The city agency that Alhambra used to attract national chains such as Toys R Us, Kohl's, and Albertsons; to create and maintain a “restaurant row,” and to install the movie theaters and clubs on Main Street, could soon be dissolved. Among the cuts proposed in Gov. Jerry Brown’s new budget were $1.7 billion from statewide redevelopment agencies, which reinvest a portion of property taxes into economic development projects and affordable housing in blighted areas.
“The agency is the economic driving force behind everything that we do,” City Manager Julio Fuentes said. “It could have a chilling effect on job creation. Minimal investment versus the large-scale investment that is going on now. ”
California redevelopment laws were created to help blighted areas, and Old Town Pasadena is often cited as an example of a classic success story of transformation. But critics say that the development comes at too high a price to the state since property tax revenues are diverted that could be used for other local services, that it is a potential conflict of interest having government playing a leading role in negotiating development, and that agencies are not only used to develop areas that are actually in need.
“What we’re doing here is spending money at the local level that the state doesn’t have,” Brown said in his January 3 address. “So we want to take that money and leave it at the local level for the purposes that it was historically intended. That’s police or fire or local activities…counties, or schools.”
But Alhambra local officials believe that it will backfire, eliminating a tool that has greatly improved quality of life in the city. Fuentes said that when he arrived in the city in the early 1990s the area around Main Street was indisputably blighted. “I’d look across the street at the abandoned hardware store,” he said. “Then across the street was an abandoned bank building — deteriorating and ratty. It was horrible.”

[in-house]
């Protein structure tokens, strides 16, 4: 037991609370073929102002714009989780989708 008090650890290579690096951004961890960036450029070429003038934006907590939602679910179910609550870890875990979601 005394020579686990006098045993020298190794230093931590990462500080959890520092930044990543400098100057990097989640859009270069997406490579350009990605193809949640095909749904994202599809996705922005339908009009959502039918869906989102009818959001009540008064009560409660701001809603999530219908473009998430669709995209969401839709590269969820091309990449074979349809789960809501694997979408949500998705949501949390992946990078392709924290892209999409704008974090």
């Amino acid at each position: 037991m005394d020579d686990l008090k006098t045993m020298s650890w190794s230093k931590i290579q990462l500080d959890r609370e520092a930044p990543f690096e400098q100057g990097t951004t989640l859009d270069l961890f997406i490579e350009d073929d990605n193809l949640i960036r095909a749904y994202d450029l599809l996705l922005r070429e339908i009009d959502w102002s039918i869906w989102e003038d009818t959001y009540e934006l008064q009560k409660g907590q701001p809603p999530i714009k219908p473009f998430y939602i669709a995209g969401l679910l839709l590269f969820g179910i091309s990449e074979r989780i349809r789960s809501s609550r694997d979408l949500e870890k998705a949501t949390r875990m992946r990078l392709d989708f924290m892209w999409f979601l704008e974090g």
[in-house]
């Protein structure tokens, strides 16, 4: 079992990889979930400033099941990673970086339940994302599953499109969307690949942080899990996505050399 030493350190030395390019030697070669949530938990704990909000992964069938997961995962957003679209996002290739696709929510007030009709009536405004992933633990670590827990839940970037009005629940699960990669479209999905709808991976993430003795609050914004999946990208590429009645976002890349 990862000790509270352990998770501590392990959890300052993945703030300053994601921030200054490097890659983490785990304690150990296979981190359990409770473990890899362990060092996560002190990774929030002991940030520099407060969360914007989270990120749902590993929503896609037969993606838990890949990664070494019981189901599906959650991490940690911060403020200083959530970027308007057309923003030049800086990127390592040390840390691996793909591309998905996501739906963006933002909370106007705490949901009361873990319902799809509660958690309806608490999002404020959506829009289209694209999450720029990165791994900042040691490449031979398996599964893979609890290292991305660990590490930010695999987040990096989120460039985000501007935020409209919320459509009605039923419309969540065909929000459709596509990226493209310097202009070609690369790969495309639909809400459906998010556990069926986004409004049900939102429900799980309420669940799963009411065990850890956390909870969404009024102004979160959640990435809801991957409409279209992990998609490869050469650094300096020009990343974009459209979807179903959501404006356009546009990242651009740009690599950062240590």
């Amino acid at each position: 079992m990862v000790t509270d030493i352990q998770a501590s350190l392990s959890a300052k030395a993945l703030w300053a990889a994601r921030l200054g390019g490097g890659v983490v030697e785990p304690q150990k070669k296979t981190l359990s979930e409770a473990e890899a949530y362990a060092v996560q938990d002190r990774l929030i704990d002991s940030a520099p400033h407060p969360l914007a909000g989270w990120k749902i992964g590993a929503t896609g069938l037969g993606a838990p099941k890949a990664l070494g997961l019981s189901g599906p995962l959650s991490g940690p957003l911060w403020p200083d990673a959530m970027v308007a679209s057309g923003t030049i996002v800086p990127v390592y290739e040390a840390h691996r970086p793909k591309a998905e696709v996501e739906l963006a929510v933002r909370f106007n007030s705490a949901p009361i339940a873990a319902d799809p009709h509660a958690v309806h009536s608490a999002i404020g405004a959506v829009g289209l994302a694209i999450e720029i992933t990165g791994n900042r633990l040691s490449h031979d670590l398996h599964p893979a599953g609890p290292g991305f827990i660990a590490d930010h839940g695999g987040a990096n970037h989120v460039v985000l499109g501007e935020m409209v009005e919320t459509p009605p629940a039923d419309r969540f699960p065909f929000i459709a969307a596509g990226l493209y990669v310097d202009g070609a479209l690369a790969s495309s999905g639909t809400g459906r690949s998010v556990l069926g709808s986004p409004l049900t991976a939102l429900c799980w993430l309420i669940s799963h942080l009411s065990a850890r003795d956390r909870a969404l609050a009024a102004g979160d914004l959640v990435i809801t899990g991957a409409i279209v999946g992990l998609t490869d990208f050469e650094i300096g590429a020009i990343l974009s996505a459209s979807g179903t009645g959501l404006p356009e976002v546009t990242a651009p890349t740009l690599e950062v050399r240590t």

When Sears closed down in the early 1990s, he said, attracting new developers proved a challenge because, like many urban areas, much of the city is already built out. “We didn’t panic but the city started to think outside of the box,” he said. The city, he said, "became a developer.” The federal Housing and Urban Development agency, which provided a grant to the redevelopment agency, cites it as a case study for successful development. The former Sears site on Fremont is now home to to develop the Fremont Plaza site now home to national chain stores such as Toys R Us and PetSmart. "Fremont Plaza represents a new and aggressive strategy in economic development for the City of Alhambra,” according to the agency’s website.
Since then Fuentes said that the redevelopment agency has helped or built hundreds of buildings, which in turn have generated jobs, investment, housing and other improvements. But despite the progress, Fuentes, who as city manager along with other city officials, receives part of his salary through the agency, maintains that “there is still blight” and the need remains for the agency in Alhambra. “Is it still as bad as it was in the early 90s? No,” he said. “Because we’ve done our job. Can we continue to do more? Yes.” In Fuentes’ opinion, the redevelopment agency also changes the dynamic in government from simply providing services and draining funds, to generating them itself. “The agency creates funding,” he said. “It works with the private sector to create economic wealth that will be redistributed back to the community.”
Others in local government share this view. When a representative of Alhambra’s newly elected State Senator Kevin De Leon recently visited the Alhambra City Council, members had just one request:
“We really need his help saving our redevelopment agencies,” Councilwoman Barbara Messina said.
Alhambra’s Assembly representative in Sacramento, Mike Eng, has been hearing a lot of criticism of Brown’s budget proposal from local government officials. He said that he is in the process of trying to understand the issues of his constituents and the nuances of the budget. The intention, he said, behind doing away with redevelopment agencies include to “get the state out of the budget business where decisions are made in Sacramento and they’re not taking into account Alhambra and local cities. I think we have to understand that this is an attempt to do that.” But, he said, while the governor “is to be applauded for trying to have a longer view of the budget rather than let’s just fix it for this year,” that “the No. 1 issue is redevelopment and whether that budget cut makes any sense at all to raise revenues.”